Happy New Year from the team at Martlets!
The following is an edited transcript of the presentations given last year by our director Mark to the East Liverpool Business Forum and the Non-Contentious Committee of Liverpool Law Society:
In an ideal world, you would never need a probate genealogist. Firstly, all of your clients would have made a will. Where a will had been written, it would have been regularly reviewed to ensure that it was fully up to date. The executors would know who all of the beneficiaries are and where they live, and provisions would have been made in the event of a legatee dying. However, even with the best will in the world, family and friends disperse over the years and people pass away. And even with encouragement from a solicitor, keeping wills up to date is not a priority for many people. They after all will not be the people ultimately dealing with their estate.
So, what can a probate genealogist do for you? Primarily, we can make sure that intestate estates are properly distributed and, where there is a will, we can trace any missing beneficiaries. You will know the potential repercussions of an intestacy where next of kin are missing or the extent of the family is unclear. An estate could be sued by a beneficiary coming forward for a period of twelve years after the grant of probate, so our aim is to keep your estate non-contentious.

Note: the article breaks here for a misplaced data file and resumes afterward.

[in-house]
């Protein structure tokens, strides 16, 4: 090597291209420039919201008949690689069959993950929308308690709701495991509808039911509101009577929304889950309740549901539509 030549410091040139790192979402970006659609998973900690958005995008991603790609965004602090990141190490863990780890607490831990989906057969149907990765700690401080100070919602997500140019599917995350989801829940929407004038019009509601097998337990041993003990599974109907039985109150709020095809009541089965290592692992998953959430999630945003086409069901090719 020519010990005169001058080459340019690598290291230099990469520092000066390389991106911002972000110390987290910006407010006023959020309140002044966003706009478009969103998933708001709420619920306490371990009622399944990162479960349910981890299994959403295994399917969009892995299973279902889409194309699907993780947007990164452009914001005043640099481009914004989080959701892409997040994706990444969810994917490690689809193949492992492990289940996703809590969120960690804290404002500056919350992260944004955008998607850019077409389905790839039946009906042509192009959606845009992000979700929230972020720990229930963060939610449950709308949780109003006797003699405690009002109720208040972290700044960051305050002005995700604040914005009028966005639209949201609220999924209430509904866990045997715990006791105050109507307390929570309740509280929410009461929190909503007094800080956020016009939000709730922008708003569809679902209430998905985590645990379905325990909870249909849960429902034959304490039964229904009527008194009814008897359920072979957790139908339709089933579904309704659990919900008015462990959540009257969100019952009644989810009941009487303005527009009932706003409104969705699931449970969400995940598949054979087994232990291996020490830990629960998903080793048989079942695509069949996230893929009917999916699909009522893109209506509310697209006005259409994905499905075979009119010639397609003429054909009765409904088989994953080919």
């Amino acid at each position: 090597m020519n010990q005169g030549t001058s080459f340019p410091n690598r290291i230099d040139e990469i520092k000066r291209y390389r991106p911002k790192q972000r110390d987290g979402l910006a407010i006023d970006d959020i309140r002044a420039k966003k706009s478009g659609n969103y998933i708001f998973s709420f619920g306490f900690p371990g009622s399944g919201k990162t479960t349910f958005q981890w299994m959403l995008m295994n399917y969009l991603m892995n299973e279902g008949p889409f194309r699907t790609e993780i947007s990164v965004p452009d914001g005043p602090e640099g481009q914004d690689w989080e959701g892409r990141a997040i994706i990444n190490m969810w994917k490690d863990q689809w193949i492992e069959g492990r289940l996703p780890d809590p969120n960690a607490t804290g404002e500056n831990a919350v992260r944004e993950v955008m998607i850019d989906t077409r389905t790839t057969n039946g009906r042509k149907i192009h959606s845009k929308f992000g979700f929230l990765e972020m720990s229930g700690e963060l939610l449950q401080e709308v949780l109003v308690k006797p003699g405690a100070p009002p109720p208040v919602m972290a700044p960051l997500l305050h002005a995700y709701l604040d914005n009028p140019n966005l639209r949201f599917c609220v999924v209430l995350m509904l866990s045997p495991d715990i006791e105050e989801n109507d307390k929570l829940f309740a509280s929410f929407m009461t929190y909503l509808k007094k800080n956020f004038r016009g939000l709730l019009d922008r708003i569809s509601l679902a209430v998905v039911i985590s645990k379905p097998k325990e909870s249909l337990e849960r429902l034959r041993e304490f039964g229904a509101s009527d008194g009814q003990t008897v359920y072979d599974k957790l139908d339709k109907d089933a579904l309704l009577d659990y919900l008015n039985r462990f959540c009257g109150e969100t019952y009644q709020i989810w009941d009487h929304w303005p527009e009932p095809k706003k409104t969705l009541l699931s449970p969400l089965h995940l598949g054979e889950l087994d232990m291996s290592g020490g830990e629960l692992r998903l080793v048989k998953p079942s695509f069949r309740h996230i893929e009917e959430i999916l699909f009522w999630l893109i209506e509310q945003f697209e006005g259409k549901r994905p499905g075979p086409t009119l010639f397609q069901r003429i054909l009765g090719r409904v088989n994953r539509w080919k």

Aside from missing beneficiaries, another danger is to distribute to heirs who aren’t entitled. We were referred an intestate estate where the deceased had several siblings, two of whom had died leaving children who needed to be traced. We usually start any case by obtaining the birth certificates of the deceased and the people we are trying to trace and in this case, things didn’t seem quite right. In fact, we discovered that the two deceased siblings were of the half-blood, meaning that their children were not entitled and leaving us with no kin to trace! However, our work ensured that the estate was properly distributed to the deceased’s siblings of the whole blood and also spared the estate unnecessary research costs.
This case illustrates a common problem we encounter, that of a solicitor accepting the word of their client concerning the extent of a family. Unfortunately, we have assessed several cases over the years where the administrator of an estate has not authorised us to proceed with research when we advised that there were likely to be other beneficiaries entitled. Perhaps this was to avoid research costs or, slightly more cynically, so the administrator could secure a larger share of the estate for themselves. Either way, we can only make recommendations and hope that the solicitor adequately indemnified themselves from the consequences of a beneficiary coming forward in the future.
Part two to follow next month…